Many technical founders, academics, and other experts often believe that great products -- or great ideas! -- sell themselves, without any extra effort or marketing. But in reality, they often need PR (public relations).The irony is, most of the work involved in PR is actually invisible to the public -- when it works, that is -- and therefore hard for those from the outside to see let alone understand. So how does such brand-building really work? In this 10-year anniversary episode of the a16z Podcast (and our 499th episode), a16z operating partner Margit Wennmachers shares the case study of her work at The Outcast Agency (which she co-founded) and of building the a16z brand (where she heads marketing and was the first and one of the earliest hires).What's the backstory there? What's the backstory behind some of the most popular media stories and op-eds -- like "software is eating the world" -- and what can it teach us about how PR and brand-building works in practice? Because -- like many software companies -- the product is so abstract, and not something you can physically touch, what kind of subtle decisions and tactics big and small does it take? Answering some frequently asked questions (in conversation with editor in chief Sonal Chokshi) that we often get around how things work, Wennmachers reveals (just some;) of the details behind the scenes. Given that technology is all about disintermediating "brokers" in the middle, will tech one day replace PR? And finally, what's the hidden Silicon Valley network mafia that NO one talks about?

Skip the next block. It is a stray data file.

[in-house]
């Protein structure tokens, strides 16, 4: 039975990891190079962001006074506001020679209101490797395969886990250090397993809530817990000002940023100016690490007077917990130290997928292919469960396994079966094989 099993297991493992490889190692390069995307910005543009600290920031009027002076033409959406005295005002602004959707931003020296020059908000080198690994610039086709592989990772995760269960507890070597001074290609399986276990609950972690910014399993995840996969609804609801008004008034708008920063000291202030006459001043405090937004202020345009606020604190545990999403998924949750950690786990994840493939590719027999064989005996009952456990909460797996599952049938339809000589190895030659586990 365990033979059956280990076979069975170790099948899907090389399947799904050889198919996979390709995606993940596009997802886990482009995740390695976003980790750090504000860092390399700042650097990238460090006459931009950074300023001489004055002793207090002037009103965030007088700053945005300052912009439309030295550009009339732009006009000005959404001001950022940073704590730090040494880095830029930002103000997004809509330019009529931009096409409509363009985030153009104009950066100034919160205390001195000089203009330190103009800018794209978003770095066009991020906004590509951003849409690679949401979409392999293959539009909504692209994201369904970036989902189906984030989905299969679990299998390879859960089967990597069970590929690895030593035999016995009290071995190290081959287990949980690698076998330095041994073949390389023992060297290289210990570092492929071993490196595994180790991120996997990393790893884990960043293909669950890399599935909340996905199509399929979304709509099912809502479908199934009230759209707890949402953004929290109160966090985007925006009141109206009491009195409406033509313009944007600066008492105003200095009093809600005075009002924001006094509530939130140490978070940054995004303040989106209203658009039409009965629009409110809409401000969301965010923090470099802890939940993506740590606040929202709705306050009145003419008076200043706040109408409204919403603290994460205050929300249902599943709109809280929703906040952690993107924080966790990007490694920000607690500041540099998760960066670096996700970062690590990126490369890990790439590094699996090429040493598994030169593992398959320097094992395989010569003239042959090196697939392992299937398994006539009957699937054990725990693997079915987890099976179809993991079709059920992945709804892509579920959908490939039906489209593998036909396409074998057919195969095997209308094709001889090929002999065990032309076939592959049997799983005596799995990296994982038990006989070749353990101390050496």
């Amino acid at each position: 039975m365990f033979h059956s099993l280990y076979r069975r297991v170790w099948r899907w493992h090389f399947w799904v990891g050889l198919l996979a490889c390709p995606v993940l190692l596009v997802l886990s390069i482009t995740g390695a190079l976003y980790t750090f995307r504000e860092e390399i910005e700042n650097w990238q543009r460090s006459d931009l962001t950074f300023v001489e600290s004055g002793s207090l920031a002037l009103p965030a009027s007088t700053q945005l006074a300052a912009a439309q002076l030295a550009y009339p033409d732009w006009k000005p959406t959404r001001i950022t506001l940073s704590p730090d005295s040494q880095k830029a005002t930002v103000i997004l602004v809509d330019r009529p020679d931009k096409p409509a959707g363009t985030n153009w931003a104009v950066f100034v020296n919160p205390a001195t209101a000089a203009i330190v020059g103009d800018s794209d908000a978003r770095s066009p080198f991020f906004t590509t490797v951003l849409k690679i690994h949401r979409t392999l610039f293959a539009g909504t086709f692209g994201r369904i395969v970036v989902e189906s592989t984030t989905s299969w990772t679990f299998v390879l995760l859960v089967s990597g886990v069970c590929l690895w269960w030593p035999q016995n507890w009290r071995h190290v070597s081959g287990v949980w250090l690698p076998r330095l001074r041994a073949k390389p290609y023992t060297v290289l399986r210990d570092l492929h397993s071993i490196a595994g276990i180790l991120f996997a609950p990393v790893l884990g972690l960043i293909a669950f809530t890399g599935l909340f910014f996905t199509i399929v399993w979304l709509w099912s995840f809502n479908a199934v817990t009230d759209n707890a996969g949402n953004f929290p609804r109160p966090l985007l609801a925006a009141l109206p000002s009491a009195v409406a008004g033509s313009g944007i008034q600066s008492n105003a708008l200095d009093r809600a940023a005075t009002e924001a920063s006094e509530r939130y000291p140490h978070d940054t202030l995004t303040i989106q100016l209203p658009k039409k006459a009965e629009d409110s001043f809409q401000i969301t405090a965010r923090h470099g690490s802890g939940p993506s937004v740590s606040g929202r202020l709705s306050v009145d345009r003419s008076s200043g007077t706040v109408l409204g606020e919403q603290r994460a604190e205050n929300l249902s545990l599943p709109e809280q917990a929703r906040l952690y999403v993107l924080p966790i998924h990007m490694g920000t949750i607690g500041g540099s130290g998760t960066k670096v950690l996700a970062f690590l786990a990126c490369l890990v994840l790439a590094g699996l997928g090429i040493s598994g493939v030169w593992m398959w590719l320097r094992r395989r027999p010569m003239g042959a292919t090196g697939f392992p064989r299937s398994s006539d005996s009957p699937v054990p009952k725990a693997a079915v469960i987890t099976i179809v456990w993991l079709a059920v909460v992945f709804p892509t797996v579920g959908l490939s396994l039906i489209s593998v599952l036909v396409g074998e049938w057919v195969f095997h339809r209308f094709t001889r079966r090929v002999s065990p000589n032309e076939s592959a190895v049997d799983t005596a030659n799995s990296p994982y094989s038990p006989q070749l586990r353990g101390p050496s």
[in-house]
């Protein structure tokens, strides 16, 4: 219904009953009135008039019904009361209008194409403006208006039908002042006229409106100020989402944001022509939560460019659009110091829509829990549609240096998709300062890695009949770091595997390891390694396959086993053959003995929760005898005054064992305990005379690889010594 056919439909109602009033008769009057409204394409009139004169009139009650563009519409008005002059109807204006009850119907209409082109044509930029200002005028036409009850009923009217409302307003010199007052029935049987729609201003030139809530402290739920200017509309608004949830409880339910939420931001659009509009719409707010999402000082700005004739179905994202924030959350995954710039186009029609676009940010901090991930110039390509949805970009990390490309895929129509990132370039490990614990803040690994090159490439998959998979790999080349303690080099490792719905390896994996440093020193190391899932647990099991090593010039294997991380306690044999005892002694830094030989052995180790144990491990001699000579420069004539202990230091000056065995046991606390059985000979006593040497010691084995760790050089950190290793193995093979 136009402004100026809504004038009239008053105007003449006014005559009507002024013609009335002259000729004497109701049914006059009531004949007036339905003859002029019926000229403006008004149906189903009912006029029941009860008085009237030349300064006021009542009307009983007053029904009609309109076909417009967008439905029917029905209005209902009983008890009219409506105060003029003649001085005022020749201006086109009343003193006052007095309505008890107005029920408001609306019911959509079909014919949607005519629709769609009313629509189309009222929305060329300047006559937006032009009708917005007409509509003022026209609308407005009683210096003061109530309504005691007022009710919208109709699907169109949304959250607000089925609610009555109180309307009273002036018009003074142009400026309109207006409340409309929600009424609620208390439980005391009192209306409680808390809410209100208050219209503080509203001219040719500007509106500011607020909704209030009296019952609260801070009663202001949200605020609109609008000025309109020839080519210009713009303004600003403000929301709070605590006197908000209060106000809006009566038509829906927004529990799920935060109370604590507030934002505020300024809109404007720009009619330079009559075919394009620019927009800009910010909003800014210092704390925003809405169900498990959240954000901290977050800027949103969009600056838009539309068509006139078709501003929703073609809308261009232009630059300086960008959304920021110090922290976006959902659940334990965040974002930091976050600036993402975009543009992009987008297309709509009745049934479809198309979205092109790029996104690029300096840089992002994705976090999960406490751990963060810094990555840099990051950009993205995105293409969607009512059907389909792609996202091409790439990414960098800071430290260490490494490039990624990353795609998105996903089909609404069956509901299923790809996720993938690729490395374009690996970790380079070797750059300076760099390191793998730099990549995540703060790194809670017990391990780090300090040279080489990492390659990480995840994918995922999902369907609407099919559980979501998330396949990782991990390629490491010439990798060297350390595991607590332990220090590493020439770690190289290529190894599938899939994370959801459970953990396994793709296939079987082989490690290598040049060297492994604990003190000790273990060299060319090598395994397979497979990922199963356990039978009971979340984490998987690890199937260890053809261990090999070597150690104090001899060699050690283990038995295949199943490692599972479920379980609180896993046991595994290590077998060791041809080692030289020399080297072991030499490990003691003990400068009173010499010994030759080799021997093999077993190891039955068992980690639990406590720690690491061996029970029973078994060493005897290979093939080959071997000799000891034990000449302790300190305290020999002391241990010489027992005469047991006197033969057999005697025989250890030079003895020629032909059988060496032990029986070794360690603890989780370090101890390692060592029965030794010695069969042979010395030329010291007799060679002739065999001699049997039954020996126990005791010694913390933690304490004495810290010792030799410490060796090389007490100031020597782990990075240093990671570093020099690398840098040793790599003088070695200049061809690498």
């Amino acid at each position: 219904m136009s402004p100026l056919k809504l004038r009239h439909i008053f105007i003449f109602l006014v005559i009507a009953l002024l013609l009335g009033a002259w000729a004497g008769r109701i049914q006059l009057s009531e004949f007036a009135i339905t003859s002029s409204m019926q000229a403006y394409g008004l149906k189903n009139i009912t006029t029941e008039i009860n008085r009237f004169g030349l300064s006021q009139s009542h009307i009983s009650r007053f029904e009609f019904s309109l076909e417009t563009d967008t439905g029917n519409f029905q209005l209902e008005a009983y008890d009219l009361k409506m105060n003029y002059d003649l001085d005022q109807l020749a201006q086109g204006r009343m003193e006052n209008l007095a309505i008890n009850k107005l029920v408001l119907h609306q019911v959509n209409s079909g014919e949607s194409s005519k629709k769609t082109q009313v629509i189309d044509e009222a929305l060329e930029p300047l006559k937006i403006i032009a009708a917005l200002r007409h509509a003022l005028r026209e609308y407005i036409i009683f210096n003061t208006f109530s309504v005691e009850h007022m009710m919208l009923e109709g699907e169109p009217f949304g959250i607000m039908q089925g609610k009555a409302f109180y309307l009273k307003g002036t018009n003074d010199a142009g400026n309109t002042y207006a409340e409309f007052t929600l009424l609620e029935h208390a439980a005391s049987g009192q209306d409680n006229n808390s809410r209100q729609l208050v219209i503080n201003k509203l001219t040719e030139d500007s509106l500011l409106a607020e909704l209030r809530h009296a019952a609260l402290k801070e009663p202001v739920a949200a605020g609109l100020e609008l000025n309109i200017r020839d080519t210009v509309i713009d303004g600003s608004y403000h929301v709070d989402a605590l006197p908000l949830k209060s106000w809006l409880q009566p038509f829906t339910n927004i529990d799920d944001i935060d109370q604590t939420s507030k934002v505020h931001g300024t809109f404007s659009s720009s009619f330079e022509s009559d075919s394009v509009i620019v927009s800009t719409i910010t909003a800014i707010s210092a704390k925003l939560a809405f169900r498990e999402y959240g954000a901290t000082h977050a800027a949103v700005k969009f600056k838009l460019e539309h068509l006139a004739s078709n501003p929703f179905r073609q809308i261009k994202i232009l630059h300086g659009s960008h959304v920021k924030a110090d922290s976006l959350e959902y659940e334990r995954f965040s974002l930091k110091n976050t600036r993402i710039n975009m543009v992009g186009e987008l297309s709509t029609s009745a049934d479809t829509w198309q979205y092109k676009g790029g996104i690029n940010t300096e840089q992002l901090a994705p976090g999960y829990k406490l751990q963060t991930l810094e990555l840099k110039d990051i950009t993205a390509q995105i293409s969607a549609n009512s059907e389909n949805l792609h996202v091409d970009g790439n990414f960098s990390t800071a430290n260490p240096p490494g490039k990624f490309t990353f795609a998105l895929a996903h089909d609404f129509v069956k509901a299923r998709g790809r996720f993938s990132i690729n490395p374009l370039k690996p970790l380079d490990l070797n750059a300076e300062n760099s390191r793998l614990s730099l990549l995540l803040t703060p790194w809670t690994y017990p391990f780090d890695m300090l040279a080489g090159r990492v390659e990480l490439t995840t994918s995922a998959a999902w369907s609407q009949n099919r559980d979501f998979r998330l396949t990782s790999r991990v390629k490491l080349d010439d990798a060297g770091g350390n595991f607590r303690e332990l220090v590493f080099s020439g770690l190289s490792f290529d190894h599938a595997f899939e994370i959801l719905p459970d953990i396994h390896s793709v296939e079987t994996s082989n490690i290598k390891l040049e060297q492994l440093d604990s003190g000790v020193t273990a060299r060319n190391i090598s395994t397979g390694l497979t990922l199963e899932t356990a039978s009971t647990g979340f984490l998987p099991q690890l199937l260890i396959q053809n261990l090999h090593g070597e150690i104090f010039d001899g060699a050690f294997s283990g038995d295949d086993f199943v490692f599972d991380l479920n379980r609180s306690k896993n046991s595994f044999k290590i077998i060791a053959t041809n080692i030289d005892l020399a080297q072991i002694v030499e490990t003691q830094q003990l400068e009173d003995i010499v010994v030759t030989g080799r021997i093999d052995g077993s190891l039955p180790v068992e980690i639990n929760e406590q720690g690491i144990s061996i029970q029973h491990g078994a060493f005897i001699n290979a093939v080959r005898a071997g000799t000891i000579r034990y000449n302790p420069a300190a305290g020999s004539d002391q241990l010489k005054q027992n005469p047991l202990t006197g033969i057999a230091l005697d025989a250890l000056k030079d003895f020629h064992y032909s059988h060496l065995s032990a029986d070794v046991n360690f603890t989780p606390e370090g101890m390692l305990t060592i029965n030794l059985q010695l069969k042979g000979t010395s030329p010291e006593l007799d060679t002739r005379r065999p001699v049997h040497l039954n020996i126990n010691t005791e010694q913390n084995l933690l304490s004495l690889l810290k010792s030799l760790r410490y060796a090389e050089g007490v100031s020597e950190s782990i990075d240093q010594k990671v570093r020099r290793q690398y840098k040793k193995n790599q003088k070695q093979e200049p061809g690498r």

Come for the Games, Stay for the Party
The games industry is in the midst of a tectonic shift. Powered by platform convergence, games-as-a-service, and user-generated content, modern video games—what we call next-generation games—are unlike anything we've seen before. In the past decade, gaming has grown from a niche hobby into a global, culture-defining phenomenon.Not only are the games themselves becoming increasingly immersive, the way we develop and discover them has fundamentally changed. In contrast to the hits-driven business model of the past, now games are shaped in real time by player feedback. And thanks to the rise of influencer gamers, the experience of finding new games has become organic and social.In this episode, a16z general partner Andrew Chen, deal partner Jon Lai, and host Lauren Murrow discuss how gaming is dominating not only the entertainment industry, but also pop culture at large. (Why can't we quit you, Untitled Goose Game?!) Andrew and Jon share how they think about emerging technologies in the space, as well as the features they look for in next-gen games and game developers.